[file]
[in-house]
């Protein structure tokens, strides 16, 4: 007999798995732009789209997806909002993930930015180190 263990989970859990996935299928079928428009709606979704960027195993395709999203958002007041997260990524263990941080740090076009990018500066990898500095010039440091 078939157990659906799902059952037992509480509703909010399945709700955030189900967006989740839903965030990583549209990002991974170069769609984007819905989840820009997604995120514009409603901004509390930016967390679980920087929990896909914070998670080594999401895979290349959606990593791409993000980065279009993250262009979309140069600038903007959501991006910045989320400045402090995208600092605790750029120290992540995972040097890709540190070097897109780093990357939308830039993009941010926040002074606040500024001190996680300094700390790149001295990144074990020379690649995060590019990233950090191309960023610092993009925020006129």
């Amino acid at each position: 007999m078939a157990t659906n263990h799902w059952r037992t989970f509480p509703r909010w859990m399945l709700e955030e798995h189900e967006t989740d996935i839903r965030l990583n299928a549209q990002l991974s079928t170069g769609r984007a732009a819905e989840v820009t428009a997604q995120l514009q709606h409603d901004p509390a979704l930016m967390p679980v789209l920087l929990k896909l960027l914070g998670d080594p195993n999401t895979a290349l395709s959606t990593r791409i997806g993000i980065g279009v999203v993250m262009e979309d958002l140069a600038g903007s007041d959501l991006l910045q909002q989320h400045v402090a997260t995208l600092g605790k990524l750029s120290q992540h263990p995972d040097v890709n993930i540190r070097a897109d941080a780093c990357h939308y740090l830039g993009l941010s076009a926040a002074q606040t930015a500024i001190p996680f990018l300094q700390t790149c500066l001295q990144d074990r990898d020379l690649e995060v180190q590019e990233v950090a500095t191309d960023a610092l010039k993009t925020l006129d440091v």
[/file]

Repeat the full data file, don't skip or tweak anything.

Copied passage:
[in-house]
């Protein structure tokens, strides 16, 4: 007999798995732009789209997806909002993930930015180190 263990989970859990996935299928079928428009709606979704960027195993395709999203958002007041997260990524263990941080740090076009990018500066990898500095010039440091 078939157990659906799902059952037992509480509703909010399945709700955030189900967006989740839903965030990583549209990002991974170069769609984007819905989840820009997604995120514009409603901004509390930016967390679980920087929990896909914070998670080594999401895979290349959606990593791409993000980065279009993250262009979309140069600038903007959501991006910045989320400045402090995208600092605790750029120290992540995972040097890709540190070097897109780093990357939308830039993009941010926040002074606040500024001190996680300094700390790149001295990144074990020379690649995060590019990233950090191309960023610092993009925020006129």
């Amino acid at each position: 007999m078939a157990t659906n263990h799902w059952r037992t989970f509480p509703r909010w859990m399945l709700e955030e798995h189900e967006t989740d996935i839903r965030l990583n299928a549209q990002l991974s079928t170069g769609r984007a732009a819905e989840v820009t428009a997604q995120l514009q709606h409603d901004p509390a979704l930016m967390p679980v789209l920087l929990k896909l960027l914070g998670d080594p195993n999401t895979a290349l395709s959606t990593r791409i997806g993000i980065g279009v999203v993250m262009e979309d958002l140069a600038g903007s007041d959501l991006l910045q909002q989320h400045v402090a997260t995208l600092g605790k990524l750029s120290q992540h263990p995972d040097v890709n993930i540190r070097a897109d941080a780093c990357h939308y740090l830039g993009l941010s076009a926040a002074q606040t930015a500024i001190p996680f990018l300094q700390t790149c500066l001295q990144d074990r990898d020379l690649e995060v180190q590019e990233v950090a500095t191309d960023a610092l010039k993009t925020l006129d440091v």